She sought shelter where she could: huddled on the dried branch of an olive tree which was leaning against the bell tower. And behold, after 10 years, history repeats itself. But she does not have Clodoveo’s yellow eyes, his wild spirit and his lightning swift movements. Covered with white down, she seems to have fallen from a cloud and has two black, intense and very gentle eyes. She has no family, no name but is very hungry.
There is fresh liver in the fridge and to form the fibrous casing around it, the fine hairs from Daphne’s soft coat will do very nicely. And so, in this way, my hands recover the ability to prepare the tiny morsels of the right size and the infinite patience needed to feed them to her…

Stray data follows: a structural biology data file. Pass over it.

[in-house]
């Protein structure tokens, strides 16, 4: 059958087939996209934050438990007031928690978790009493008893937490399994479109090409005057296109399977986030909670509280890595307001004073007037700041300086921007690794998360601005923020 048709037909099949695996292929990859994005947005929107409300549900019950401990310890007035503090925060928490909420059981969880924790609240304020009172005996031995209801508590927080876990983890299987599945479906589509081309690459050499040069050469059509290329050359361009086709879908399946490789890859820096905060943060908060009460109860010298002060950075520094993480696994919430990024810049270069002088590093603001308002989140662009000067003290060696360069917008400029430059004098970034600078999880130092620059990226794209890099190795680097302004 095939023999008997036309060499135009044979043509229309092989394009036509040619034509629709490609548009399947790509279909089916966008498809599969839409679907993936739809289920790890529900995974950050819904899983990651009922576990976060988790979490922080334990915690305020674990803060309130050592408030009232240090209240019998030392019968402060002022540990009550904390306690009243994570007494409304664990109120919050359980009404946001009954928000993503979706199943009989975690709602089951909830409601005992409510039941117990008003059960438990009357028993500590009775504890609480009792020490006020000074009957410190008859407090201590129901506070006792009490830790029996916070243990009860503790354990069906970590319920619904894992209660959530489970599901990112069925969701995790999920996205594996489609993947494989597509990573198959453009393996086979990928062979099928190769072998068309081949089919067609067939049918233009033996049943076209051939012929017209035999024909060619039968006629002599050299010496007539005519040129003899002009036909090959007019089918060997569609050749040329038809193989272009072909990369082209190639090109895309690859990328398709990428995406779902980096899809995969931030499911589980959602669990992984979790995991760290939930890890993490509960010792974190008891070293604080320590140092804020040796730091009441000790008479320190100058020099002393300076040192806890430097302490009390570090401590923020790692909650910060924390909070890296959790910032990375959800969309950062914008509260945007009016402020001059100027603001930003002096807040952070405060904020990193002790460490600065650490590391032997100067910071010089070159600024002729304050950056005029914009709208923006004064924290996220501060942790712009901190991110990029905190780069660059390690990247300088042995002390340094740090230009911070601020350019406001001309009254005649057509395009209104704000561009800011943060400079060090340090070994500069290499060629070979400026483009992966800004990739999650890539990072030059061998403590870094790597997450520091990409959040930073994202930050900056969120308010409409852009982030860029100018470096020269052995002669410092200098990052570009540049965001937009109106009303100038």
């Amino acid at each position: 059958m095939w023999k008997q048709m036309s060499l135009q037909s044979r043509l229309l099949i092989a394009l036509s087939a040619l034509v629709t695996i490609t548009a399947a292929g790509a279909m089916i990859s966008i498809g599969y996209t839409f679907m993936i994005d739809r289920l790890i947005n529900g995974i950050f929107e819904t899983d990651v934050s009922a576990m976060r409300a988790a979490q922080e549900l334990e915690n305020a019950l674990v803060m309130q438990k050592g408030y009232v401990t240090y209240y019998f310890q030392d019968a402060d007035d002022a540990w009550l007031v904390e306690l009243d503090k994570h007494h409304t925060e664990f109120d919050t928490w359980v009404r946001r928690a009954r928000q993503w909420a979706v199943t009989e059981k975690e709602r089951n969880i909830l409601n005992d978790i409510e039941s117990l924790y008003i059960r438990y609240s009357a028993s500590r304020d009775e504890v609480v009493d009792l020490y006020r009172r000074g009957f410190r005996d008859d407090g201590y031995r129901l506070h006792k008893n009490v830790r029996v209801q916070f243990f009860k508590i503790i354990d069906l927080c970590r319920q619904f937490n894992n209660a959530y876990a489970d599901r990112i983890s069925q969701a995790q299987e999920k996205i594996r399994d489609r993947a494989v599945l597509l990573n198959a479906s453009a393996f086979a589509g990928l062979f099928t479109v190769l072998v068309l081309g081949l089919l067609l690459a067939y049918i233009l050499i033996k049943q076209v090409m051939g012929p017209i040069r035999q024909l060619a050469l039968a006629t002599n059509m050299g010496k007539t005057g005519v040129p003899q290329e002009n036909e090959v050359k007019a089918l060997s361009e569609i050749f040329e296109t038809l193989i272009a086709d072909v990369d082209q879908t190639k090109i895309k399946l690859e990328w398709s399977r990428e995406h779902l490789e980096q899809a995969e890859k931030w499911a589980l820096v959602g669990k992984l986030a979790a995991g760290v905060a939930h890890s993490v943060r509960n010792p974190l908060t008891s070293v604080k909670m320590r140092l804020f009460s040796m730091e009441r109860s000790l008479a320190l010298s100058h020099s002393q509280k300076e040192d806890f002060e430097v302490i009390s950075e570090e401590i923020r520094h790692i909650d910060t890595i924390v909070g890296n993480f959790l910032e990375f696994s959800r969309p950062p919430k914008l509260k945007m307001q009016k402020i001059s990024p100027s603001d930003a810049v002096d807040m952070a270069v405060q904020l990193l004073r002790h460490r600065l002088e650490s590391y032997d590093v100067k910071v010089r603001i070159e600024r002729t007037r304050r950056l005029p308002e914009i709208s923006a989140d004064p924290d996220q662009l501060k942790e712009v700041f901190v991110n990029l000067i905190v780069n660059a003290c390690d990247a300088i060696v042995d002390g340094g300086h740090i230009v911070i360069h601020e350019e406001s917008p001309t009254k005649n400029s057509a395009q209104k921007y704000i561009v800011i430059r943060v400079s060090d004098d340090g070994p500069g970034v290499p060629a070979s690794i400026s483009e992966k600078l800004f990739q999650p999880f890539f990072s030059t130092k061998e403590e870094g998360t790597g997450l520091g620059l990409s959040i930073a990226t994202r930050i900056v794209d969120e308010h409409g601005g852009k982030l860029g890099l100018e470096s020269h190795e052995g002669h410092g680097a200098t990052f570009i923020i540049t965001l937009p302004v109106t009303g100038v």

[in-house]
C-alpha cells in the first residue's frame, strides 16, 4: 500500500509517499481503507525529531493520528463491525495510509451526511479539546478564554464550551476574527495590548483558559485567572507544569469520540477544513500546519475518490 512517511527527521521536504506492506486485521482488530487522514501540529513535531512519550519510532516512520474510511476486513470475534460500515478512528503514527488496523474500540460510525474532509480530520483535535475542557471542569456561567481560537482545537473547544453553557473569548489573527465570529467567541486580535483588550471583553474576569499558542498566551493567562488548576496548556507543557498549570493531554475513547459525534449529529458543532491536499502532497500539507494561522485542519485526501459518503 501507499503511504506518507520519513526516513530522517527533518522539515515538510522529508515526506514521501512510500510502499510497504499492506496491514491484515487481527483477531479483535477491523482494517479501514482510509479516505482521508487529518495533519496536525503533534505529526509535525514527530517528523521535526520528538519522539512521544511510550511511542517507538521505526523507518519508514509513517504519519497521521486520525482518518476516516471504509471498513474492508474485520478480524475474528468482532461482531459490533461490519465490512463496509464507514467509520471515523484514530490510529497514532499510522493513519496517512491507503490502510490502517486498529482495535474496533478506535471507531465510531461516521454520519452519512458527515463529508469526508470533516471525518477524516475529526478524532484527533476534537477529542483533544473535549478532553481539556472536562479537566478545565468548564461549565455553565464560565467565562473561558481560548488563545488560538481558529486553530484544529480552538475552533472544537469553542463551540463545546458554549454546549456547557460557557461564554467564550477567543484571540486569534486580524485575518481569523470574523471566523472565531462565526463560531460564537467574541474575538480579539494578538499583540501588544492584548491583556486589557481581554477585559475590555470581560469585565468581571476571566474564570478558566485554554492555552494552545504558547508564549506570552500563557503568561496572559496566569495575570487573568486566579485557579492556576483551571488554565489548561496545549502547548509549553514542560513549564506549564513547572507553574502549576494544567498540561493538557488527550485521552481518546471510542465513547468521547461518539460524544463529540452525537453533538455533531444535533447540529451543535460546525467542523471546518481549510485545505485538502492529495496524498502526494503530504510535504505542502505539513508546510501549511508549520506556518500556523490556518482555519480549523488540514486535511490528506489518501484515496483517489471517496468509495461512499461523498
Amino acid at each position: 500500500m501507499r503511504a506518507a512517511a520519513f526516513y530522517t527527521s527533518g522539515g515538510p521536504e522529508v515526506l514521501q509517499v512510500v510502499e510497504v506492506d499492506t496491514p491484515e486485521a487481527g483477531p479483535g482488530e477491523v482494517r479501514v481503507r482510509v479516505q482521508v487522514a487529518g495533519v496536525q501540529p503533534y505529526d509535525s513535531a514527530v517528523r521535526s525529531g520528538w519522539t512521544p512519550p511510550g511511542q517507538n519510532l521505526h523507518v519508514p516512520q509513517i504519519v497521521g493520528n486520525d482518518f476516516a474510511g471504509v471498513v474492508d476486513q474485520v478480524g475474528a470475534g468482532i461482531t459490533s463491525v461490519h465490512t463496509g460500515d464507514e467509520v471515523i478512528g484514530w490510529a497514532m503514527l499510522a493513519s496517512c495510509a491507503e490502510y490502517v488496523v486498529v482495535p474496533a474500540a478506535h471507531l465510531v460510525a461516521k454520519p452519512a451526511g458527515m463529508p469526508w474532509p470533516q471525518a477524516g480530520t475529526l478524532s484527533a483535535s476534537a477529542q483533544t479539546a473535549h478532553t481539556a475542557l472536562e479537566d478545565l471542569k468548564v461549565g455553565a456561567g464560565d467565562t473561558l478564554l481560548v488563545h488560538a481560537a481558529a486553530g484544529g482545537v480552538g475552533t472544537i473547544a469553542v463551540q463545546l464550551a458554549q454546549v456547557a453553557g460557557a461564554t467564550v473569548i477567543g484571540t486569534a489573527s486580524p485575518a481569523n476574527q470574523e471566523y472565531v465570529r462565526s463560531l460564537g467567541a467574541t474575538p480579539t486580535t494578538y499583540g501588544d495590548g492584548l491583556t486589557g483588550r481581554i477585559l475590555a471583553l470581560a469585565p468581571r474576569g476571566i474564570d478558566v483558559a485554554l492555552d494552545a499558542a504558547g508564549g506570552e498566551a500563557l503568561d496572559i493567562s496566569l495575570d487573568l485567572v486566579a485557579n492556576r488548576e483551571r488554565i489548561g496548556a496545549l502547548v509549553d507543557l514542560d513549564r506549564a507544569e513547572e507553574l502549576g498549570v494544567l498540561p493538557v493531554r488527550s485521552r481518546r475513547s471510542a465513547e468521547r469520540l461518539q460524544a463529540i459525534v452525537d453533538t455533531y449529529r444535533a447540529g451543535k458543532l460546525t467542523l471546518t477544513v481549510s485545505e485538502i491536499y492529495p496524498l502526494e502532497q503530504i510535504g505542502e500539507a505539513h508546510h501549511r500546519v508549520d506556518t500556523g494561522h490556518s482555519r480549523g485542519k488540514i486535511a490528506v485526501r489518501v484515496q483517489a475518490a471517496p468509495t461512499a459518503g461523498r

For now, she can stay in Clodoveo’s little cage even if, unfledged, it is too big for her. She has terrible claws which she never uses, and as the days go by,, I discover that she likes to be stroked with a wing feather; she smacks her beak in greeting and purrs like a cat when one strokes her at the junction of her wings. Suddenly, in a way that is both abundant and unusual, even her food rains down from Heaven for her. A cuckoo, deceived by his reflection , flies into the window and dies instantly; a flock of birds collides with my car, the cats bring small mice as gifts, small bones, feathers, and skin, all indispensable for the growth of a wild, nocturnal, bird of prey.